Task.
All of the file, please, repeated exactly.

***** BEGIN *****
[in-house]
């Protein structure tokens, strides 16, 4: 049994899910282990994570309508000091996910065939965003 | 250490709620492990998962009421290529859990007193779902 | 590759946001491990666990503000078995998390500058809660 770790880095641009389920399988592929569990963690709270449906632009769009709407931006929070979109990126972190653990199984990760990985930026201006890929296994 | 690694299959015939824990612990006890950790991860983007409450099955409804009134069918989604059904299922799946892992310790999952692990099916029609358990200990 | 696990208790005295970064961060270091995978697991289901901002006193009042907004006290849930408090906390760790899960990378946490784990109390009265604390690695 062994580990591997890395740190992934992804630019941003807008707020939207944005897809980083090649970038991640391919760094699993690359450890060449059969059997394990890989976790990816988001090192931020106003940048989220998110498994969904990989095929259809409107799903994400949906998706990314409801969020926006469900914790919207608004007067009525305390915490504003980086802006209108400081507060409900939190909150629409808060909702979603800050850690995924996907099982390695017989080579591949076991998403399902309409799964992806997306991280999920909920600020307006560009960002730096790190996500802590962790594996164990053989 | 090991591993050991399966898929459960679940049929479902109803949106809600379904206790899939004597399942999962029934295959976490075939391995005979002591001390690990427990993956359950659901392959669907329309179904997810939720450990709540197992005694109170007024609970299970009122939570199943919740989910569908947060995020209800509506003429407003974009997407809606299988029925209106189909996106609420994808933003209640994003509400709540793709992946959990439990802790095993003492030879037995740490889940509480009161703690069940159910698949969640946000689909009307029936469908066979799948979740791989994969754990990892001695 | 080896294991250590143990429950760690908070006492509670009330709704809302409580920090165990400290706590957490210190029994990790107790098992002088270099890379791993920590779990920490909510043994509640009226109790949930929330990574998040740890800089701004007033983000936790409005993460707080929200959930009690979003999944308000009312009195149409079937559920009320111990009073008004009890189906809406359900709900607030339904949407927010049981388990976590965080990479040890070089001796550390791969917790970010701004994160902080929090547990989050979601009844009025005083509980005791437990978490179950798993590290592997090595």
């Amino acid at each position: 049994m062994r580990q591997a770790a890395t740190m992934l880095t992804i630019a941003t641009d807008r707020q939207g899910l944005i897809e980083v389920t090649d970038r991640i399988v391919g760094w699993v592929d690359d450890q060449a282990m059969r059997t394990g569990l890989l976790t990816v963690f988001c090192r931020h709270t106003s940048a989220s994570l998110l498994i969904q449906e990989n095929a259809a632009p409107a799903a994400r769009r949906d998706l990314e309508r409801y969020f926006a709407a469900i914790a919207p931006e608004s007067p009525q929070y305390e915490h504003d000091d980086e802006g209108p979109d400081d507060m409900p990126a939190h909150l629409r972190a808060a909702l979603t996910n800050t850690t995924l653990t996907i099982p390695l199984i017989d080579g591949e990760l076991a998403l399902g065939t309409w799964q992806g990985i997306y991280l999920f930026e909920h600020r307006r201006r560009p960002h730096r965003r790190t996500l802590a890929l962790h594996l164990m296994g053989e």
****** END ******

[in-house]
């Protein structure tokens, strides 16, 4: 049994899910282990994570309508000091996910065939965003 | 250490709620492990998962009421290529859990007193779902 | 590759946001491990666990503000078995998390500058809660 770790880095641009389920399988592929569990963690709270449906632009769009709407931006929070979109990126972190653990199984990760990985930026201006890929296994 | 690694299959015939824990612990006890950790991860983007409450099955409804009134069918989604059904299922799946892992310790999952692990099916029609358990200990 | 696990208790005295970064961060270091995978697991289901901002006193009042907004006290849930408090906390760790899960990378946490784990109390009265604390690695 062994580990591997890395740190992934992804630019941003807008707020939207944005897809980083090649970038991640391919760094699993690359450890060449059969059997394990890989976790990816988001090192931020106003940048989220998110498994969904990989095929259809409107799903994400949906998706990314409801969020926006469900914790919207608004007067009525305390915490504003980086802006209108400081507060409900939190909150629409808060909702979603800050850690995924996907099982390695017989080579591949076991998403399902309409799964992806997306991280999920909920600020307006560009960002730096790190996500802590962790594996164990053989 | 090991591993050991399966898929459960679940049929479902109803949106809600379904206790899939004597399942999962029934295959976490075939391995005979002591001390690990427990993956359950659901392959669907329309179904997810939720450990709540197992005694109170007024609970299970009122939570199943919740989910569908947060995020209800509506003429407003974009997407809606299988029925209106189909996106609420994808933003209640994003509400709540793709992946959990439990802790095993003492030879037995740490889940509480009161703690069940159910698949969640946000689909009307029936469908066979799948979740791989994969754990990892001695 | 080896294991250590143990429950760690908070006492509670009330709704809302409580920090165990400290706590957490210190029994990790107790098992002088270099890379791993920590779990920490909510043994509640009226109790949930929330990574998040740890800089701004007033983000936790409005993460707080929200959930009690979003999944308000009312009195149409079937559920009320111990009073008004009890189906809406359900709900607030339904949407927010049981388990976590965080990479040890070089001796550390791969917790970010701004994160902080929090547990989050979601009844009025005083509980005791437990978490179950798993590290592997090595």
């Amino acid at each position: 049994m062994r580990q591997a770790a890395t740190m992934l880095t992804i630019a941003t641009d807008r707020q939207g899910l944005i897809e980083v389920t090649d970038r991640i399988v391919g760094w699993v592929d690359d450890q060449a282990m059969r059997t394990g569990l890989l976790t990816v963690f988001c090192r931020h709270t106003s940048a989220s994570l998110l498994i969904q449906e990989n095929a259809a632009p409107a799903a994400r769009r949906d998706l990314e309508r409801y969020f926006a709407a469900i914790a919207p931006e608004s007067p009525q929070y305390e915490h504003d000091d980086e802006g209108p979109d400081d507060m409900p990126a939190h909150l629409r972190a808060a909702l979603t996910n800050t850690t995924l653990t996907i099982p390695l199984i017989d080579g591949e990760l076991a998403l399902g065939t309409w799964q992806g990985i997306y991280l999920f930026e909920h600020r307006r201006r560009p960002h730096r965003r790190t996500l802590a890929l962790h594996l164990m296994g053989e």